BP Valenzuela

The only girl in Logiclub so far, BP Valenzuela, 18, is an all-around musician. Her voice, soft and wispy, is also featured in a lot of tracks of other members of Logiclub, like John Pope and St. Vincent and the Grenadines. She began as a classical guitarist, but branched out upon hearing Frank Ocean, William Fitzsimmons, and Burial, among other acts.

Even when she’s sometimes on the same bill as rowdier, louder bands, even if she performs on her own, sonic depth isn’t a problem for BP. She weaves loops of her voice and her guitar, even tapping on the body of the guitar itself for added percussion. It’s mesmerizing to the crowd, to her delight. Despite the extensive use of technology in her music, the root of her music is acoustic. She forgoes a laptop and uses an 11-year-old Yamaha electronic drum kit and a loop pedal instead. The melodic sensibilities of ‘90s bands such as Veruca Salt and Third Eye Blind permeate her songs.

She has her literary tendencies as well, with songs like Building and All That You Are, which are based on e.e. cummings poems. Those songs have an underlying pulse that imbues them with warmth. It’s markedly organic different compared to the rest of Logiclub’s blueprint, which makes her stand out.

Ninno

Ninno Rodriguez’s first attempts at rap began during the summer of his first year of high school, after Francis Magalona passed away. The slew of tributes and retrospectives in the Master Rapper’s wake took Ninno, 20, by storm. “I speak good English. I like writing. I always wanted to get into music,” he says. “So why not try rapping?” Fortunately enough, he was neighbors with well-versed rappers such as Elite who taught him to record, and Datu, who taught him to rhyme. He also pays tribute to old-school hip-hop like Wu-Tang Clan and The Notorious B.I.G., along with big names taking the stage today like Kendrick Lamar and Hopsin, all wordsmiths of hip-hop.

He tackles real-life issues like domestic abuse, the Reproductive Health Bill, and what really matters to him. On the other hand, he also has lyrical exercises meant to hone his craft.  “More than bopping their head while listening to my music, I want people to understand what I’m trying to say,” he explains. The drive to express what he wants to say shows in every successful rapper, and it shows in him.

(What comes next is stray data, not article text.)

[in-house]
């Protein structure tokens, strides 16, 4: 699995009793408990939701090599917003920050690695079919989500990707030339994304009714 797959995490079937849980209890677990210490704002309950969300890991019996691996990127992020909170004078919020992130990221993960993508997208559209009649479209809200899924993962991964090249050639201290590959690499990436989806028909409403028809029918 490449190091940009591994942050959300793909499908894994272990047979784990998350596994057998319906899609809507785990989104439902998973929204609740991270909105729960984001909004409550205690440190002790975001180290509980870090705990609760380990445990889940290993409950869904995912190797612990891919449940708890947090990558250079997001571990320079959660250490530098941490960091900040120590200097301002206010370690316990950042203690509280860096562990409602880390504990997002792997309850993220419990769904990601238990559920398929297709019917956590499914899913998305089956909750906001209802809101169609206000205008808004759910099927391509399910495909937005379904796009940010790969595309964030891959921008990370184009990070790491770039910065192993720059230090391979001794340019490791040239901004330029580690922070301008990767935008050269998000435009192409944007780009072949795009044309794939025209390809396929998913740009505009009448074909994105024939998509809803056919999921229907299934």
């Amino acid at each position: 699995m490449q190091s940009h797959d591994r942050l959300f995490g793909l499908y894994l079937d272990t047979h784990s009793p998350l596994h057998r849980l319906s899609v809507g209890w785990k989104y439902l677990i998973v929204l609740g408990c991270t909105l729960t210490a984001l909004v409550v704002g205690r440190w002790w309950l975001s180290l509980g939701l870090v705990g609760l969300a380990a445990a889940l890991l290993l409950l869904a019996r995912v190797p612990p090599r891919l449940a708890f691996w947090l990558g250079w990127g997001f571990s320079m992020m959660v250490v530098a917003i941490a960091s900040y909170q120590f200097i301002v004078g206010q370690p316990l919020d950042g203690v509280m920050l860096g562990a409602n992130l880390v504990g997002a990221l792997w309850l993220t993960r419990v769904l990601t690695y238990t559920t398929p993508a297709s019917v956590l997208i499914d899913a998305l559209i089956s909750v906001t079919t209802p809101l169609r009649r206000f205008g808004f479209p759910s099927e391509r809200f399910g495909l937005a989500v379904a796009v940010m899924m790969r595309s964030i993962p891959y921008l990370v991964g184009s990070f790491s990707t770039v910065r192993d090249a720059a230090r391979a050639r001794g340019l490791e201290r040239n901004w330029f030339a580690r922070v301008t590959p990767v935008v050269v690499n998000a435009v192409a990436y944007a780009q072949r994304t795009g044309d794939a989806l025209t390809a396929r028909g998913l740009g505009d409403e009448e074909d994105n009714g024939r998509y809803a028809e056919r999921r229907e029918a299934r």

John Pope

JP Del Mundo, 22, has a sharp sense of humor, with a knack for being able to find a sly joke or a witty retort in the blink of an eye. Nothing is too safe when it comes to him. “My parents named me after the Pope para lumaki ako ng mabait,” he says with a smirk, “But John Paul was too bland, so I used John Pope instead.” He’s also known as a member of Never the Strangers, but he began producing music in 2010, and has flirted with many styles. He began with synth-heavy electronica like Justice, then tried going into dubstep and EDM. Eventually, he found his niche in experimental music in the vein of Flying Lotus and Lapalux. He calls it an outlet for more eccentric material.

Mundane, common sounds in everyday life show up in his tracks unexpectedly. Sometimes he samples the sound of people walking, or conversations in a crowd. He places these in a musical context, which can be disorienting at first, but that’s his point: To baffle and convince people that it’s possible to make anything musical. The elements are recognizable on their own. Dissonant strings being plucked, spliced voices, and dialogue, although modulated to a far lower register. However, when backed up by JP’s synths and bass, they attain a new identity. It’s definitely serious music, but when bafflement upon listening to his music gives way to an intent sense of intrigue, you realize he’s gotten the last word with a punchline.